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It's Changing

The stereotype of the solid waste industry is that it's one in which change rarely occurs. That may be true in some ways, but since joining this magazine in May 2004, I've definitely been struck by the industry's increasing emphases on landfill diversion and employee safety.

Just before WasteExpo, the National Solid Wastes Management Association (NSWMA), which represents private hauling firms, announced its support of zero-waste efforts. "Solid waste companies are an important partner in zero-waste efforts," said Bruce Parker, president and CEO of NSWMA, in a statement. "Zero waste doesn't mean 'no trash,' but rather, continuing to find economically achievable ways to treat as much waste as possible as a resource … Trash haulers and other solid waste processors will still be needed to make it work." (For more on NSWMA's endorsement of zero waste, see "Zero Support.")

At WasteExpo, a breakfast forum that focused on zero-waste initiatives and the opportunities that they present to waste management firms was packed and ran well past its scheduled ending time. Clearly, this is an industry coming to terms a future that could entail significantly different business models. (For more on this topic, read "Finger on the Pulse: A Q&A with Bruce Parker" in Waste Age's April issue and "A Ton of Changes" in Waste Age's December 2009 issue.)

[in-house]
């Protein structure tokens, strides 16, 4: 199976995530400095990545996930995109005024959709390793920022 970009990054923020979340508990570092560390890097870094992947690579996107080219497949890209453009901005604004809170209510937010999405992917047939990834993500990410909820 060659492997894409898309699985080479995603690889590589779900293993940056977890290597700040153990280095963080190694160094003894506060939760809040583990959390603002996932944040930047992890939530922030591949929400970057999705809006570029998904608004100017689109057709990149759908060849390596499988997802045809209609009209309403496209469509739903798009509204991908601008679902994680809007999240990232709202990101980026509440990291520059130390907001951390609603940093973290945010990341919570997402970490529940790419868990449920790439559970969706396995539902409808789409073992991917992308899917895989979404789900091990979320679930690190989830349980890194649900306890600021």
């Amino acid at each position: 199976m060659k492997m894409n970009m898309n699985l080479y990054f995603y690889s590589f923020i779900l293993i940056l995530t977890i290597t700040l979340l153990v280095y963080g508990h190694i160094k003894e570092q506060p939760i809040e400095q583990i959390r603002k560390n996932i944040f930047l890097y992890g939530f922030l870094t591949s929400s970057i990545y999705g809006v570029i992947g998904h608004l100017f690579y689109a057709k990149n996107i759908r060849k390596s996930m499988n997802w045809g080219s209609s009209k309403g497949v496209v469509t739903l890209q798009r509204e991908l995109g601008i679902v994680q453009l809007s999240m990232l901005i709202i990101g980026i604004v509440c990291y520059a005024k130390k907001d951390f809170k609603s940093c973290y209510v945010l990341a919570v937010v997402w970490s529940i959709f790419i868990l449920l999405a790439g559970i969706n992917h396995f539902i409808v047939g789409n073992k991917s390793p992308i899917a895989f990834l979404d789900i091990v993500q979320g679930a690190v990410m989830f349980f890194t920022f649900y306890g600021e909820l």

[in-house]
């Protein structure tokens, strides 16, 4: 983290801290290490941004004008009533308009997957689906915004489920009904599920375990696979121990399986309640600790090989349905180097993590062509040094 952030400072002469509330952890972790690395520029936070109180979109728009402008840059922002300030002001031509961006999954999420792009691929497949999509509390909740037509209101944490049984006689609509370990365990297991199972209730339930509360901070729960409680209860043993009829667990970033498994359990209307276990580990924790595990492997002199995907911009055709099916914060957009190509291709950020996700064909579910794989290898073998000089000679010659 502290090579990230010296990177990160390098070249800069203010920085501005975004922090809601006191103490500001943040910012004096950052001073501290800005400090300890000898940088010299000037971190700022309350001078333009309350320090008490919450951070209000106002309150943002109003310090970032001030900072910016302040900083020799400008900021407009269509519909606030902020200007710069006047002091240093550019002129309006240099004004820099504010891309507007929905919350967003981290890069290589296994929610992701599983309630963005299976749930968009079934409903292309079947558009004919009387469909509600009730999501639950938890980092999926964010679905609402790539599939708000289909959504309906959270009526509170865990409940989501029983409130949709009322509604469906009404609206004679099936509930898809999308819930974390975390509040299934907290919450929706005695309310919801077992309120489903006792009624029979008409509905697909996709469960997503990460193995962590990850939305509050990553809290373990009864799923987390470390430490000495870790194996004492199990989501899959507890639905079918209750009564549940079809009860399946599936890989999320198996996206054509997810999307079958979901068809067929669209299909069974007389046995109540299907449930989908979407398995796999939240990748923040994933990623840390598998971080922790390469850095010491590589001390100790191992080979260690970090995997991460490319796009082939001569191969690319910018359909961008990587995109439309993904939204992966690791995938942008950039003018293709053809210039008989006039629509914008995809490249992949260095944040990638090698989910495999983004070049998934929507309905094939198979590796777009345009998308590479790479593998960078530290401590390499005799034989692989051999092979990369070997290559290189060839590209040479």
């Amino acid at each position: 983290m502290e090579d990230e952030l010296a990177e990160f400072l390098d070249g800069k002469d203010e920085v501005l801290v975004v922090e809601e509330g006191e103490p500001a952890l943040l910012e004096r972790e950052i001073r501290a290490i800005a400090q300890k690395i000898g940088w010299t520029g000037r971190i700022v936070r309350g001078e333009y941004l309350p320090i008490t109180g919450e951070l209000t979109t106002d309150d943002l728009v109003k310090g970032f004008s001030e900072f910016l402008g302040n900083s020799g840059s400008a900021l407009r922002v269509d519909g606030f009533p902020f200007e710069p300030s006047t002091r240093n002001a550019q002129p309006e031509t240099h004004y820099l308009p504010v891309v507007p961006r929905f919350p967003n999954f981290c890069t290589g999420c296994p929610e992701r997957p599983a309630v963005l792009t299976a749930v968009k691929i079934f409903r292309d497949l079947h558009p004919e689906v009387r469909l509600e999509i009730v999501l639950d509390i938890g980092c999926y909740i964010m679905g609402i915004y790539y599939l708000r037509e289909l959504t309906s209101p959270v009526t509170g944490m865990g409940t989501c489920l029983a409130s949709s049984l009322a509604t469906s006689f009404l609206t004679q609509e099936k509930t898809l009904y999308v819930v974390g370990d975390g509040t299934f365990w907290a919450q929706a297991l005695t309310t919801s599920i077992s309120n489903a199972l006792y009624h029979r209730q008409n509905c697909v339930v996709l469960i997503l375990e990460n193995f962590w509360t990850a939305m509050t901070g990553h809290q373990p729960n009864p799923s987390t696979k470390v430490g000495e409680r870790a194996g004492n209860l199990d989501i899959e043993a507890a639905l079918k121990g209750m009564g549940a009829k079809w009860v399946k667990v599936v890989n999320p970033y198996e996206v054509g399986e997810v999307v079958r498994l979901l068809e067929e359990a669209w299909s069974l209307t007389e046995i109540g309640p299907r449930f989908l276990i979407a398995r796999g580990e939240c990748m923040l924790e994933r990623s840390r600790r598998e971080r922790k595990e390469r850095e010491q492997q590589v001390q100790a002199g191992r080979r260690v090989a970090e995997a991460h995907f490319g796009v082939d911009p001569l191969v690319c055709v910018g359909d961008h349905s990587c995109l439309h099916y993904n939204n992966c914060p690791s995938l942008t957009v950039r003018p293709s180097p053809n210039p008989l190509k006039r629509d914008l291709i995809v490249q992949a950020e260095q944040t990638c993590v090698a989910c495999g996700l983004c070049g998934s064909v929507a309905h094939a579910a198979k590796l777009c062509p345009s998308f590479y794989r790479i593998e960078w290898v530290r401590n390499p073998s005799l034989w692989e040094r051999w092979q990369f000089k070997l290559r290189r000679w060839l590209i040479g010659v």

And clearly this is an industry that is taking the safety of its workers more seriously. About the time that I joined this magazine, the industry's "Slow Down to Get Around" campaign was launched, and since that time, NSWMA has produced its "Be Safe, Be Proud" video series. WasteExpo now typically has a whole track of conference sessions dedicated to the topic.

These efforts and others like them appear to be paying off. As NSWMA General Counsel and Waste Age safety columnist David Biderman noted in his February column, the industry's accident rate has declined by approximately 25 percent over the past five years. Make no mistake, however: This industry is still one of the most dangerous around.

You can count on Waste Age to thoroughly cover both the zero waste and safety trends. In fact, this month's issue has a feature on residential collection route safety ("Out of Harm's Way"). The solid waste sector may change, but Waste Age will always be your source for in-depth industry analysis.

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